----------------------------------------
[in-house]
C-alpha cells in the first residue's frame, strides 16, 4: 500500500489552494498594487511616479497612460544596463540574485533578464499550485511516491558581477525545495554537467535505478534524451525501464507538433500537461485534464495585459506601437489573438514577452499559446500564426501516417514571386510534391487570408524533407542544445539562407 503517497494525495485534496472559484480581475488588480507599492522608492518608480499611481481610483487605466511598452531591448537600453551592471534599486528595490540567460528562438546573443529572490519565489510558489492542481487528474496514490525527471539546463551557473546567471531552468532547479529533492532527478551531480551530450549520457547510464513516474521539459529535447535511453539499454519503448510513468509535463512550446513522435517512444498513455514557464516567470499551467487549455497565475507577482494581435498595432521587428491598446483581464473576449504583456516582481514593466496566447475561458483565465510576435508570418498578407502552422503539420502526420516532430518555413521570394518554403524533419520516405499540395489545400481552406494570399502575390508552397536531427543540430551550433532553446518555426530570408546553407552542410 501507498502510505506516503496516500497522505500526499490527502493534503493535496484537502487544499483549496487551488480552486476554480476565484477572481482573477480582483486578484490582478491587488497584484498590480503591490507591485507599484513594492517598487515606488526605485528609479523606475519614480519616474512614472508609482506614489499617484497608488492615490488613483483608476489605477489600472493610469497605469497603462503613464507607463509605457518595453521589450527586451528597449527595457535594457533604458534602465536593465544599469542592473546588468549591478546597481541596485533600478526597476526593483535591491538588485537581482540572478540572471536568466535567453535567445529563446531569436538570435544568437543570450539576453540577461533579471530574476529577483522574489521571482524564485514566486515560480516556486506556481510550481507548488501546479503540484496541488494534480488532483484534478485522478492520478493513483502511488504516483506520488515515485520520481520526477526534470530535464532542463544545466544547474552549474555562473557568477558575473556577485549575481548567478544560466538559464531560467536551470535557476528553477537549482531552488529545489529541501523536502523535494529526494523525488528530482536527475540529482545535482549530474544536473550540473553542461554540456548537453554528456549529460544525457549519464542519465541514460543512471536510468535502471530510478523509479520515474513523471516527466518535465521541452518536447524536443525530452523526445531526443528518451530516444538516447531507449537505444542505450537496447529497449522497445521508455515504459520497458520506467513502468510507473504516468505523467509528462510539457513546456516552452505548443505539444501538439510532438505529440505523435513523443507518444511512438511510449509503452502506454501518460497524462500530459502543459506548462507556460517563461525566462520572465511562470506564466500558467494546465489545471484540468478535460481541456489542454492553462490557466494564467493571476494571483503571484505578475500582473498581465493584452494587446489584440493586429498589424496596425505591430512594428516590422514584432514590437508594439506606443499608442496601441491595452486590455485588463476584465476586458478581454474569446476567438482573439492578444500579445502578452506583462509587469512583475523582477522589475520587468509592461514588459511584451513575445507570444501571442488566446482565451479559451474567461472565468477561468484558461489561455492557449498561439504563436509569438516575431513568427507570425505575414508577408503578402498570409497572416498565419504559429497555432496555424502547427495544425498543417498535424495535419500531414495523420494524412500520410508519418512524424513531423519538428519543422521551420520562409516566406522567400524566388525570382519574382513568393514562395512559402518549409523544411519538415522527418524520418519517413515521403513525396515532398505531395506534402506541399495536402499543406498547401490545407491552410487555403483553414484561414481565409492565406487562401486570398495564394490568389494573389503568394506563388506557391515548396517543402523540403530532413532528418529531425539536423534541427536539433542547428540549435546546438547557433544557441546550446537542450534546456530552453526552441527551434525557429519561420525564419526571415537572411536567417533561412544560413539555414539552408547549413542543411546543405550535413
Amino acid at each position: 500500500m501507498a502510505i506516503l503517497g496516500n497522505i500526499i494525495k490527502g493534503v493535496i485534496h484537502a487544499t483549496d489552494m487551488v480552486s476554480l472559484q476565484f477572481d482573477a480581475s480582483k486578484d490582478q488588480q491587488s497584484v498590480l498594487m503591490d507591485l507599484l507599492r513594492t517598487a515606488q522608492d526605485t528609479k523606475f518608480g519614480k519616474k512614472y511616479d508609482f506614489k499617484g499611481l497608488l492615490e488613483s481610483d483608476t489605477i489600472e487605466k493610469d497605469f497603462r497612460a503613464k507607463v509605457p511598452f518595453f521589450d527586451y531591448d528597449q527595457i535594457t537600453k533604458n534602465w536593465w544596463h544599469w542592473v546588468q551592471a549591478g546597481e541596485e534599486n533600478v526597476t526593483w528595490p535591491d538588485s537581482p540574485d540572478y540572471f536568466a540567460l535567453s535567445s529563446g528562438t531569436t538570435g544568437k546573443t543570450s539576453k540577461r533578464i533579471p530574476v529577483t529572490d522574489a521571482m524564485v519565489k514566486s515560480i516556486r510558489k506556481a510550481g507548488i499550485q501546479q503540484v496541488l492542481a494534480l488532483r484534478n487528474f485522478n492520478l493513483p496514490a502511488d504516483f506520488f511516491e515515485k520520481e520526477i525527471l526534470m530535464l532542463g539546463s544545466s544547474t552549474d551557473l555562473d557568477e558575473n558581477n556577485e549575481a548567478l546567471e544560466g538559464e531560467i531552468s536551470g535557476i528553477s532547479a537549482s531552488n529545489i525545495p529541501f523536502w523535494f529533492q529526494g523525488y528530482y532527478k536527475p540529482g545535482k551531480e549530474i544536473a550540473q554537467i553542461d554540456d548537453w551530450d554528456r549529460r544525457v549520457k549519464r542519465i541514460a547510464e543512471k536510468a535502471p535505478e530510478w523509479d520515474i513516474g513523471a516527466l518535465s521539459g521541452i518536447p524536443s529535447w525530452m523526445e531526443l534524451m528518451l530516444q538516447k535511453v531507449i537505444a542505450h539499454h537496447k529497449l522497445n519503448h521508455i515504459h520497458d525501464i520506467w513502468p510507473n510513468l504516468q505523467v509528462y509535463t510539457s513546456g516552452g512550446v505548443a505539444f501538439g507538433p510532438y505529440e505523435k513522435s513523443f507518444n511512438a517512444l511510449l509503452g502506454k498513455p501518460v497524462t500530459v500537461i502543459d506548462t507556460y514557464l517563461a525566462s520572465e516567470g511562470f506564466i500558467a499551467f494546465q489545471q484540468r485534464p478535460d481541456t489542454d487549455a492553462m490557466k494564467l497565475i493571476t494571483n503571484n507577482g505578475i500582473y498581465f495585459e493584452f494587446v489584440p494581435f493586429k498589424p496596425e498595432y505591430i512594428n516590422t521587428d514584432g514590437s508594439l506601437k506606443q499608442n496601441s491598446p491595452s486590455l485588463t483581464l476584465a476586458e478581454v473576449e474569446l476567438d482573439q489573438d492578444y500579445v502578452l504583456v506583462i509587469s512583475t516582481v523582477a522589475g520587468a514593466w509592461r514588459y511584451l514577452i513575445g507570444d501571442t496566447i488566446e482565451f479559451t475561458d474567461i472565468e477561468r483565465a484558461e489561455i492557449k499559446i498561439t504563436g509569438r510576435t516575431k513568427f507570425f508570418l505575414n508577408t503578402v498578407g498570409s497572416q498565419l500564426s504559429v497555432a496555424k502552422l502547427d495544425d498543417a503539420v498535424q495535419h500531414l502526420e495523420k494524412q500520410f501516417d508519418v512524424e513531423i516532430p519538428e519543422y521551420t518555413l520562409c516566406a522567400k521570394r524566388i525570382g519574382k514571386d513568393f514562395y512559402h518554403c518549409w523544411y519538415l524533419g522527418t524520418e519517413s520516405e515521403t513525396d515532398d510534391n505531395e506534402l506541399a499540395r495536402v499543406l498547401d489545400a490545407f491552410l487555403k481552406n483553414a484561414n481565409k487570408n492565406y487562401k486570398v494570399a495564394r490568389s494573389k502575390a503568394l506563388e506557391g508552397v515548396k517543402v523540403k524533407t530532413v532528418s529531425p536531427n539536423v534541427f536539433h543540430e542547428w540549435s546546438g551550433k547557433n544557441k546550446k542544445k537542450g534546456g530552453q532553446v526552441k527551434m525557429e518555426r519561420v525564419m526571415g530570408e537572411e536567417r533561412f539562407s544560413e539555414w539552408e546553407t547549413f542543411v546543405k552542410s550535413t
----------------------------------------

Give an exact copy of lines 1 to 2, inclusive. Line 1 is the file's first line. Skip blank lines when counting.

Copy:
[in-house]
C-alpha cells in the first residue's frame, strides 16, 4: 500500500489552494498594487511616479497612460544596463540574485533578464499550485511516491558581477525545495554537467535505478534524451525501464507538433500537461485534464495585459506601437489573438514577452499559446500564426501516417514571386510534391487570408524533407542544445539562407 503517497494525495485534496472559484480581475488588480507599492522608492518608480499611481481610483487605466511598452531591448537600453551592471534599486528595490540567460528562438546573443529572490519565489510558489492542481487528474496514490525527471539546463551557473546567471531552468532547479529533492532527478551531480551530450549520457547510464513516474521539459529535447535511453539499454519503448510513468509535463512550446513522435517512444498513455514557464516567470499551467487549455497565475507577482494581435498595432521587428491598446483581464473576449504583456516582481514593466496566447475561458483565465510576435508570418498578407502552422503539420502526420516532430518555413521570394518554403524533419520516405499540395489545400481552406494570399502575390508552397536531427543540430551550433532553446518555426530570408546553407552542410 501507498502510505506516503496516500497522505500526499490527502493534503493535496484537502487544499483549496487551488480552486476554480476565484477572481482573477480582483486578484490582478491587488497584484498590480503591490507591485507599484513594492517598487515606488526605485528609479523606475519614480519616474512614472508609482506614489499617484497608488492615490488613483483608476489605477489600472493610469497605469497603462503613464507607463509605457518595453521589450527586451528597449527595457535594457533604458534602465536593465544599469542592473546588468549591478546597481541596485533600478526597476526593483535591491538588485537581482540572478540572471536568466535567453535567445529563446531569436538570435544568437543570450539576453540577461533579471530574476529577483522574489521571482524564485514566486515560480516556486506556481510550481507548488501546479503540484496541488494534480488532483484534478485522478492520478493513483502511488504516483506520488515515485520520481520526477526534470530535464532542463544545466544547474552549474555562473557568477558575473556577485549575481548567478544560466538559464531560467536551470535557476528553477537549482531552488529545489529541501523536502523535494529526494523525488528530482536527475540529482545535482549530474544536473550540473553542461554540456548537453554528456549529460544525457549519464542519465541514460543512471536510468535502471530510478523509479520515474513523471516527466518535465521541452518536447524536443525530452523526445531526443528518451530516444538516447531507449537505444542505450537496447529497449522497445521508455515504459520497458520506467513502468510507473504516468505523467509528462510539457513546456516552452505548443505539444501538439510532438505529440505523435513523443507518444511512438511510449509503452502506454501518460497524462500530459502543459506548462507556460517563461525566462520572465511562470506564466500558467494546465489545471484540468478535460481541456489542454492553462490557466494564467493571476494571483503571484505578475500582473498581465493584452494587446489584440493586429498589424496596425505591430512594428516590422514584432514590437508594439506606443499608442496601441491595452486590455485588463476584465476586458478581454474569446476567438482573439492578444500579445502578452506583462509587469512583475523582477522589475520587468509592461514588459511584451513575445507570444501571442488566446482565451479559451474567461472565468477561468484558461489561455492557449498561439504563436509569438516575431513568427507570425505575414508577408503578402498570409497572416498565419504559429497555432496555424502547427495544425498543417498535424495535419500531414495523420494524412500520410508519418512524424513531423519538428519543422521551420520562409516566406522567400524566388525570382519574382513568393514562395512559402518549409523544411519538415522527418524520418519517413515521403513525396515532398505531395506534402506541399495536402499543406498547401490545407491552410487555403483553414484561414481565409492565406487562401486570398495564394490568389494573389503568394506563388506557391515548396517543402523540403530532413532528418529531425539536423534541427536539433542547428540549435546546438547557433544557441546550446537542450534546456530552453526552441527551434525557429519561420525564419526571415537572411536567417533561412544560413539555414539552408547549413542543411546543405550535413